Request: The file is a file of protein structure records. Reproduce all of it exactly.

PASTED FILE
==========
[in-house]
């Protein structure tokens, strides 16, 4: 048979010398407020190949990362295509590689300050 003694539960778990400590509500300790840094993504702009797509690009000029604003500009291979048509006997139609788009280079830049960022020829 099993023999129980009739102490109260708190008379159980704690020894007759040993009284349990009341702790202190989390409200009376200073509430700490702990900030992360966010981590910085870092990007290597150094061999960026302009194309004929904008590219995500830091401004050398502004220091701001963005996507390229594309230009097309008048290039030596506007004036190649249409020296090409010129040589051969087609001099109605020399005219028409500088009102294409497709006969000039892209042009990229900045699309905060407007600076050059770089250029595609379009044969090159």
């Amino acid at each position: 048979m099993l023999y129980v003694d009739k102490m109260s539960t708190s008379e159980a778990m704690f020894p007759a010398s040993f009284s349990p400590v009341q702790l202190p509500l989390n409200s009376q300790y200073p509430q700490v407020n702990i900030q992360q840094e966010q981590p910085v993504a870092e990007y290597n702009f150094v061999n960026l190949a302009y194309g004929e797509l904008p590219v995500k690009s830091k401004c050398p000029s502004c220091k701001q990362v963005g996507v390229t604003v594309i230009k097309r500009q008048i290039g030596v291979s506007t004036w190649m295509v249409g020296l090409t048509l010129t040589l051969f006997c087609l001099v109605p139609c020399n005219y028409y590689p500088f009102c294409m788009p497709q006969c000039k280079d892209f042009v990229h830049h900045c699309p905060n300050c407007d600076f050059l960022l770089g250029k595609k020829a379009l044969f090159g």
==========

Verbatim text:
[in-house]
């Protein structure tokens, strides 16, 4: 048979010398407020190949990362295509590689300050 003694539960778990400590509500300790840094993504702009797509690009000029604003500009291979048509006997139609788009280079830049960022020829 099993023999129980009739102490109260708190008379159980704690020894007759040993009284349990009341702790202190989390409200009376200073509430700490702990900030992360966010981590910085870092990007290597150094061999960026302009194309004929904008590219995500830091401004050398502004220091701001963005996507390229594309230009097309008048290039030596506007004036190649249409020296090409010129040589051969087609001099109605020399005219028409500088009102294409497709006969000039892209042009990229900045699309905060407007600076050059770089250029595609379009044969090159």
């Amino acid at each position: 048979m099993l023999y129980v003694d009739k102490m109260s539960t708190s008379e159980a778990m704690f020894p007759a010398s040993f009284s349990p400590v009341q702790l202190p509500l989390n409200s009376q300790y200073p509430q700490v407020n702990i900030q992360q840094e966010q981590p910085v993504a870092e990007y290597n702009f150094v061999n960026l190949a302009y194309g004929e797509l904008p590219v995500k690009s830091k401004c050398p000029s502004c220091k701001q990362v963005g996507v390229t604003v594309i230009k097309r500009q008048i290039g030596v291979s506007t004036w190649m295509v249409g020296l090409t048509l010129t040589l051969f006997c087609l001099v109605p139609c020399n005219y028409y590689p500088f009102c294409m788009p497709q006969c000039k280079d892209f042009v990229h830049h900045c699309p905060n300050c407007d600076f050059l960022l770089g250029k595609k020829a379009l044969f090159g």